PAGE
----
June 2021
From Executive Director Tom Ikeda
Dear friends,

Like many Sansei, I didn’t grow up with stories of WWII incarceration at home or in school. When I was a junior in high school, one of my teachers, Elaine Kimiko Wetterauer, a Tule Lake survivor, gave me a copy of No No Boy and encouraged me to begin learning more about my family’s history. That simple gesture taught me so much about the importance of passing this story on to the next generation. 

Decades later, I was part of a small group of dedicated volunteers who started Densho as a scrappy, grassroots oral history project. We wanted to make sure that the stories of survivors like Ms. Wetterauer, and the lessons we can learn from their experiences, are kept alive for future generations. And in many ways, I think we’ve succeeded. Looking back now, in Densho’s 25th year, I’m humbled by the hurdles we’ve overcome to reach this milestone and the incredible community support that has allowed us to make our story heard.

For 25 years we have come together in radical acts of remembering — but we know that there is still so much more to be done. As Densho grows our archives and seeks out creative new ways to educate the public about WWII incarceration, we need your support. Please consider making a special 25th anniversary donation to Densho so that together we can continue this important work for decades to come.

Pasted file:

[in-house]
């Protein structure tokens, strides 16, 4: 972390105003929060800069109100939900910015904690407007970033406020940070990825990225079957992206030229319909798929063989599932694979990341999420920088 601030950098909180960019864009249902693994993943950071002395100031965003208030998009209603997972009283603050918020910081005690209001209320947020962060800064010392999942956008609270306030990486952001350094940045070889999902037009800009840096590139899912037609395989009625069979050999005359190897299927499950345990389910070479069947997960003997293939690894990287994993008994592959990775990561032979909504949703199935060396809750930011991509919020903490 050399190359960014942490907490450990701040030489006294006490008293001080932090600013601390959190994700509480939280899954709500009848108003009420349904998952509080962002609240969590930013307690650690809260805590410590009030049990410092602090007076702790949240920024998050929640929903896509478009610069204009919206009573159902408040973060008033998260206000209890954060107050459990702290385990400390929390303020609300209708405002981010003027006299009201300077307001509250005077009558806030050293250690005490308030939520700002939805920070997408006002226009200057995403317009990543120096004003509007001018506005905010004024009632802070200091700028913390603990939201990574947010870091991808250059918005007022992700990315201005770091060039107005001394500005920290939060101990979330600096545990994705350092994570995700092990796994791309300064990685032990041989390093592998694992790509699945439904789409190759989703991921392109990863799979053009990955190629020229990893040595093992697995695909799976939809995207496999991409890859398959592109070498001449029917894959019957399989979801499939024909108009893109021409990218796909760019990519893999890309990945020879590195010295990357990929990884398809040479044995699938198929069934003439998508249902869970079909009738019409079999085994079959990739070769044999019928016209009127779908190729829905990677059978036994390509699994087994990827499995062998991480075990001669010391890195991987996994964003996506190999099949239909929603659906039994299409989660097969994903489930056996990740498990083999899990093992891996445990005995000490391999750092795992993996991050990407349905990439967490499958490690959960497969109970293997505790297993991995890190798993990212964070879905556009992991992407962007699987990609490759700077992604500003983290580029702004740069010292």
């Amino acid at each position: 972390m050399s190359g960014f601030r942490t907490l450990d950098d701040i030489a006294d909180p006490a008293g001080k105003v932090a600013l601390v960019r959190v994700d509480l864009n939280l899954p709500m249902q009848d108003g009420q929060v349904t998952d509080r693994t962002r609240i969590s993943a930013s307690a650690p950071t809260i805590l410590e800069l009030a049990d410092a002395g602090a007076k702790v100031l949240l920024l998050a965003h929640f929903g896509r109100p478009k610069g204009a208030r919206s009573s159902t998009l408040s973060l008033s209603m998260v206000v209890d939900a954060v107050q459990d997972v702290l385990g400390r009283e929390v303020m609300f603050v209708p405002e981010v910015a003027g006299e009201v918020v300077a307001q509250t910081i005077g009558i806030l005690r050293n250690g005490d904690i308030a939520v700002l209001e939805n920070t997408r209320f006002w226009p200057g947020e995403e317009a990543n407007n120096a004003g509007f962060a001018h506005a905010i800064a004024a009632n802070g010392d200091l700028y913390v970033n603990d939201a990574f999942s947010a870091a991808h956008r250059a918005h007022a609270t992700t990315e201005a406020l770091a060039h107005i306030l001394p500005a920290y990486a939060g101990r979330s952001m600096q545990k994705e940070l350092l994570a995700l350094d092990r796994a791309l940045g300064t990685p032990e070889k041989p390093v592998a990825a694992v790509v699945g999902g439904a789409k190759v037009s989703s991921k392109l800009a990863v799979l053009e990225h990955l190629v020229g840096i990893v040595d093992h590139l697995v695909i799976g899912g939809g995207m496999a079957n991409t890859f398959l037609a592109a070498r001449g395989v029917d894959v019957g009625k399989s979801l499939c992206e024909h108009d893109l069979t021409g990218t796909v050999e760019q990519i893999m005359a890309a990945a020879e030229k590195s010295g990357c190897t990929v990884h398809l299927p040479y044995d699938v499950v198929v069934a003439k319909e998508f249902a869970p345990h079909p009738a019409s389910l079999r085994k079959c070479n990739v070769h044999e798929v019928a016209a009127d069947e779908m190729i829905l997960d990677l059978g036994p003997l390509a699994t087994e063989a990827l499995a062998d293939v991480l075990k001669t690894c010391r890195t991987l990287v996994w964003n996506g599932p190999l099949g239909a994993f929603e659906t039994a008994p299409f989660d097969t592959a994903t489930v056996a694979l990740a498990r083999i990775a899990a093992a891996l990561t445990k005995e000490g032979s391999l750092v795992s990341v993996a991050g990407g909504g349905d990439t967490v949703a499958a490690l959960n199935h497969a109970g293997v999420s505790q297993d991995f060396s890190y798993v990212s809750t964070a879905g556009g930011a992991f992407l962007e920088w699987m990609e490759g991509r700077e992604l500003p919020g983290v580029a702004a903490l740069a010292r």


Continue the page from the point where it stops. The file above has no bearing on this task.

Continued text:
With much gratitude, 


P.S. You can check out our 2020 Annual Report here!
Volunteer with Densho

We’re looking for volunteers for our Camp Newspaper Names Indexing project! Help us transcribe personal names from the newspapers of the 10 major incarceration camps and some of the Assembly Centers. Work will be done remotely, and training will be included. Are you detail oriented, organized, and precise? Fill out our volunteer application today.
We're Hiring: Accountant

We need your help spreading the word! We are searching for an accountant to handle general accounting and other administrative activities in our Seattle office. This is a new position for Densho and crucial to the growth of the organization. More information and application instructions at the link.
Blog Spotlight: Where to Learn the Queer Asian American History You Absolutely Missed in School

It’s hard to find queer voices within Asian American history, but thanks to the work of some brilliant historians and community activists, that’s beginning to change. In recent years, more of these stories have become available online in the form of archives, films, and other digital projects. So as we celebrate queer Asian American history during Pride and beyond, here are 10 completely free online resources to explore these stories without leaving home.
Oral History Spotlight: Arriving in Puyallup Assembly Center

As we celebrate our 25th anniversary, here’s a look back at Executive Director Tom Ikeda’s very first Densho interview. Francis Mas Fukuhara grew up in Seattle and was incarcerated at the Puyallup Assembly Center and Minidoka concentration camp during WWII, before being drafted into the Military Intelligence Service. In this clip, he tells Tom about his shock at the poor conditions upon arriving at Puyallup after the forced removal.